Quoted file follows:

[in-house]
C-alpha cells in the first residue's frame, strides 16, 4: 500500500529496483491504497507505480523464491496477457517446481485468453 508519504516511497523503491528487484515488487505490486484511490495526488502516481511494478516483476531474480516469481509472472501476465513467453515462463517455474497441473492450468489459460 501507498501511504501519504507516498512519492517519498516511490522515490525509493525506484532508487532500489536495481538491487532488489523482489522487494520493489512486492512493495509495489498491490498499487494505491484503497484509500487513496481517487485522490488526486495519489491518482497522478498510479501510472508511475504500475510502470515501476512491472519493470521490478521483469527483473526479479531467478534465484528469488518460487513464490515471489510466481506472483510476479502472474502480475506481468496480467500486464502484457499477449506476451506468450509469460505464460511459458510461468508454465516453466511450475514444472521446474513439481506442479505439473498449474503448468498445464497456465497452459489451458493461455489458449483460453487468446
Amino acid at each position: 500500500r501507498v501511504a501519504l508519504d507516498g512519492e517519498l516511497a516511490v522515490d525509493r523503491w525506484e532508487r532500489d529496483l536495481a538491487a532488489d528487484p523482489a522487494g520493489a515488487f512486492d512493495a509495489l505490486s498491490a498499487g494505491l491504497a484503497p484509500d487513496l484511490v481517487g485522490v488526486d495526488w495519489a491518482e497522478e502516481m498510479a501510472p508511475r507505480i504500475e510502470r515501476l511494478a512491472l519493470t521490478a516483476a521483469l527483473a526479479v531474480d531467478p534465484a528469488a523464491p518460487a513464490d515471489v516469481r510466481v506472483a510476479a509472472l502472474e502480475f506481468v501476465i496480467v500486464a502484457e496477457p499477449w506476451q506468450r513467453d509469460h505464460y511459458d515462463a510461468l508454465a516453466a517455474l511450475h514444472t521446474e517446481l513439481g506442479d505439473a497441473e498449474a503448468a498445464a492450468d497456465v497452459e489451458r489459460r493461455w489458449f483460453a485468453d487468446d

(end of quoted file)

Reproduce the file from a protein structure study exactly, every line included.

[in-house]
C-alpha cells in the first residue's frame, strides 16, 4: 500500500529496483491504497507505480523464491496477457517446481485468453 508519504516511497523503491528487484515488487505490486484511490495526488502516481511494478516483476531474480516469481509472472501476465513467453515462463517455474497441473492450468489459460 501507498501511504501519504507516498512519492517519498516511490522515490525509493525506484532508487532500489536495481538491487532488489523482489522487494520493489512486492512493495509495489498491490498499487494505491484503497484509500487513496481517487485522490488526486495519489491518482497522478498510479501510472508511475504500475510502470515501476512491472519493470521490478521483469527483473526479479531467478534465484528469488518460487513464490515471489510466481506472483510476479502472474502480475506481468496480467500486464502484457499477449506476451506468450509469460505464460511459458510461468508454465516453466511450475514444472521446474513439481506442479505439473498449474503448468498445464497456465497452459489451458493461455489458449483460453487468446
Amino acid at each position: 500500500r501507498v501511504a501519504l508519504d507516498g512519492e517519498l516511497a516511490v522515490d525509493r523503491w525506484e532508487r532500489d529496483l536495481a538491487a532488489d528487484p523482489a522487494g520493489a515488487f512486492d512493495a509495489l505490486s498491490a498499487g494505491l491504497a484503497p484509500d487513496l484511490v481517487g485522490v488526486d495526488w495519489a491518482e497522478e502516481m498510479a501510472p508511475r507505480i504500475e510502470r515501476l511494478a512491472l519493470t521490478a516483476a521483469l527483473a526479479v531474480d531467478p534465484a528469488a523464491p518460487a513464490d515471489v516469481r510466481v506472483a510476479a509472472l502472474e502480475f506481468v501476465i496480467v500486464a502484457e496477457p499477449w506476451q506468450r513467453d509469460h505464460y511459458d515462463a510461468l508454465a516453466a517455474l511450475h514444472t521446474e517446481l513439481g506442479d505439473a497441473e498449474a503448468a498445464a492450468d497456465v497452459e489451458r489459460r493461455w489458449f483460453a485468453d487468446d